Target UK’s black female professor deficit ‘with bespoke strategy’

Broad-brush efforts to support female and ethnic minority academics will not address ‘multidimensional inequality’, says Warwick professor

November 10, 2017
woman BME satisfaction UCU
Source: istock

The chronic lack of black female professors in UK universities will be corrected only if institutions create bespoke strategies to target it, a leading black feminism scholar has argued.

Akwugo Emejulu, professor of sociology at the University of Warwick, told Times Higher Education that institutions would not solve the shortage of black female professors simply by signing up to the sector’s main diversity charters run by the Equality Challenge Unit – Athena SWAN and the Race Equality Charter.

Instead, universities must tackle inequalities with an “intersectional” approach that recognises that the challenges faced by black male and black female scholars are often very different, Professor Emejulu said.

“It is the only way forward if we are looking to address this multidimensional inequality,” Professor Emejulu said ahead of her keynote address at the ECU’s annual conference, which took place in Birmingham on 6 and 7 November.

A more targeted strategy was required to address “quite stark differences” in career progression rates for different groups of staff within the UK academy, where there are just 30 black female professors, she added.

Both Athena SWAN, which aims to support the careers of female academics, and its sister scheme, the Race Equality Charter, which was launched in 2015, are commendable initiatives, but they are also problematic for aspiring black female scholars because they reflect that universities “are working on gender and race separately”, said Professor Emejulu. She joined Warwick in October 2016 from the University of Edinburgh, where she organised the first conference on “Black Feminism, Womanism and the Politics of Women of Colour in Europe” in September 2016.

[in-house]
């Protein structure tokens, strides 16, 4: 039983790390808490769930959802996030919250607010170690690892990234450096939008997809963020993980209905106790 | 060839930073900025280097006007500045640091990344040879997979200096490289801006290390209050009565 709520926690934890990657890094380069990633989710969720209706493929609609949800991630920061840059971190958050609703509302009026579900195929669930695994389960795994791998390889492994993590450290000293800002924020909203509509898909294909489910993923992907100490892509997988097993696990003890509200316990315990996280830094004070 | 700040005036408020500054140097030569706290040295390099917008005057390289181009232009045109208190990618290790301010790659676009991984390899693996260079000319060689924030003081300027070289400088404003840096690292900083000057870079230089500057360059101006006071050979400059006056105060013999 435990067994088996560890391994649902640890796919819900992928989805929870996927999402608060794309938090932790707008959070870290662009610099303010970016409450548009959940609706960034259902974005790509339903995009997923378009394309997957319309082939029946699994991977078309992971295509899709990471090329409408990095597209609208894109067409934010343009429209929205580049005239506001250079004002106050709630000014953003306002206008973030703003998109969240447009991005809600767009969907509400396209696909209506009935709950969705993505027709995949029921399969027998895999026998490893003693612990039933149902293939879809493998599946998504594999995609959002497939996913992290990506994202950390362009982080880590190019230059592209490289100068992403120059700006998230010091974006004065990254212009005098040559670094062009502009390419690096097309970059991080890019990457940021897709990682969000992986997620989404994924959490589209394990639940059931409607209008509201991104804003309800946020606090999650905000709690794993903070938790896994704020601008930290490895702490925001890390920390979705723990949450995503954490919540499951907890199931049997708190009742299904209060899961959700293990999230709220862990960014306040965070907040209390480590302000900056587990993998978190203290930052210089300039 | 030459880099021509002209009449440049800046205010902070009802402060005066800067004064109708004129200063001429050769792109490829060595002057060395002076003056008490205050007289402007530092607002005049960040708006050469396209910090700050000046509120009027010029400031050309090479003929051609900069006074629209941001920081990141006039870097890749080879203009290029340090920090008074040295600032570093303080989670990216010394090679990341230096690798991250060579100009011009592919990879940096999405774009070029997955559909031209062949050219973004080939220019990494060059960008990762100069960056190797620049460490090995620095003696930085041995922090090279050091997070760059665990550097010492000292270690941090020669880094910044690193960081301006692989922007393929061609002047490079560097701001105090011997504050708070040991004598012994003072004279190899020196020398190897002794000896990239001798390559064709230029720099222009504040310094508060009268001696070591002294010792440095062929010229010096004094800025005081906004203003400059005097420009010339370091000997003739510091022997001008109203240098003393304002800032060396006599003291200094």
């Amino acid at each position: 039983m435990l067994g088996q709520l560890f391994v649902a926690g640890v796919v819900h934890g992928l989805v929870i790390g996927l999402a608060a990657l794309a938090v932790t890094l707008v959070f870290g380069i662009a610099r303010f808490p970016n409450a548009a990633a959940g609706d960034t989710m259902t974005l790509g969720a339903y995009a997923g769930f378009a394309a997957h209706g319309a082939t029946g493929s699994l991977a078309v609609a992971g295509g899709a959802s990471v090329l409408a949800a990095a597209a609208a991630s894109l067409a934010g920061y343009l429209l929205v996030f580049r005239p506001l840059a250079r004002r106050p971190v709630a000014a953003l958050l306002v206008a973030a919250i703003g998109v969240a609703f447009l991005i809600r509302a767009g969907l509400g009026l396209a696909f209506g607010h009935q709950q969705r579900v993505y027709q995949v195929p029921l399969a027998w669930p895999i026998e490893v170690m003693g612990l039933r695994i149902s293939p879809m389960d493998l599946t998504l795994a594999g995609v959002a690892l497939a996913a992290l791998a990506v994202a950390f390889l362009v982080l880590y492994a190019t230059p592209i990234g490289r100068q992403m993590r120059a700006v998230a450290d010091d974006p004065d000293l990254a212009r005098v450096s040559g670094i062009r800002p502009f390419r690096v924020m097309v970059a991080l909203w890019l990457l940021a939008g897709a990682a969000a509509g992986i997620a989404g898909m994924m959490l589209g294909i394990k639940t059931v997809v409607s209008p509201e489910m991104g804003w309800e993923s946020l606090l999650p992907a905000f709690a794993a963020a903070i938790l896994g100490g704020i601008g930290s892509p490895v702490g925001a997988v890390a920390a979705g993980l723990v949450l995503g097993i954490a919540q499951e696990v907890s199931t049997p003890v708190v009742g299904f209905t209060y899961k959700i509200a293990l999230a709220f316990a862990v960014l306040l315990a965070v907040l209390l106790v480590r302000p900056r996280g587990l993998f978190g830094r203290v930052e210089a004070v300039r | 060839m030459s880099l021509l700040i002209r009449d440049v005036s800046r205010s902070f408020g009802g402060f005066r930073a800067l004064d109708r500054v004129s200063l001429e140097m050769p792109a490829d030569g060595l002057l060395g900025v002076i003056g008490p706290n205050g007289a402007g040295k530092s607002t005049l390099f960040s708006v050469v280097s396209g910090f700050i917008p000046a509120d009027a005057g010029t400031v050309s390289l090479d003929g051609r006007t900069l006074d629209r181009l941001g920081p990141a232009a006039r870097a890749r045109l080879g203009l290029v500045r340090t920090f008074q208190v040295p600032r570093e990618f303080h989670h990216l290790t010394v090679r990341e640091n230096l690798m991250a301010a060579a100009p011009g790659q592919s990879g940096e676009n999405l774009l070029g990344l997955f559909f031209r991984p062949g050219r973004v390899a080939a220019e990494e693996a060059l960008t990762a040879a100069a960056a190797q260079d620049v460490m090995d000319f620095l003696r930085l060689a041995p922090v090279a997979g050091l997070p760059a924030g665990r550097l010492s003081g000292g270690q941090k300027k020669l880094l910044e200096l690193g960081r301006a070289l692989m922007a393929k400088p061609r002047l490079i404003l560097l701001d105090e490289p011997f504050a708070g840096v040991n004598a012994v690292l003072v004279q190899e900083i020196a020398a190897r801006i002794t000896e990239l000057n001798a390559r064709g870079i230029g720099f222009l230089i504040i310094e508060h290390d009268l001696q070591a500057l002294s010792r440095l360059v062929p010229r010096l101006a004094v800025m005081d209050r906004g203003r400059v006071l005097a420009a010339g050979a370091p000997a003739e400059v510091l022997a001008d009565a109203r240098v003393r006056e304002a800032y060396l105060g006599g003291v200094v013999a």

One of the specific challenges that black female academics face is that they are more likely to be on fixed-term contracts than other groups such as white scholars and even their black male peers, Professor Emejulu said.

“This matters in terms of how organisations tackle these issues of under-representation – I think they need to look beyond the issue of simply gender,” she added.

Professor Emejulu’s talk follows the publication of an ECU report last month that showed that black and minority ethnic (BME) female scientists were least likely to feel positive about their workload allocation, their promotion chances and their university’s commitment to equality.

The report, ASSET 2016: Experiences of Gender Equality in STEMM Academia and their Intersections with Ethnicity, Sexual Orientation, Disability and Age, was based on a survey of almost 5,000 UK academics in science, technology, engineering and mathematics. It also found that black women were least likely to be head of a school, division or department, with just 1.1 per cent of female BME respondents in a senior position compared with 3.1 per cent of white female respondents, 6.6 per cent of male BME respondents and 7 per cent of white male respondents.

Professor Emejulu, who is from the US, said that she wanted higher education to learn from the emancipatory struggle of African American women, who had their own “radical history in the civil rights movement”, and to acknowledge that when “race, class and gender intersect [some policies] can benefit some groups while disadvantaging others”.

jack.grove@timeshighereducation.com

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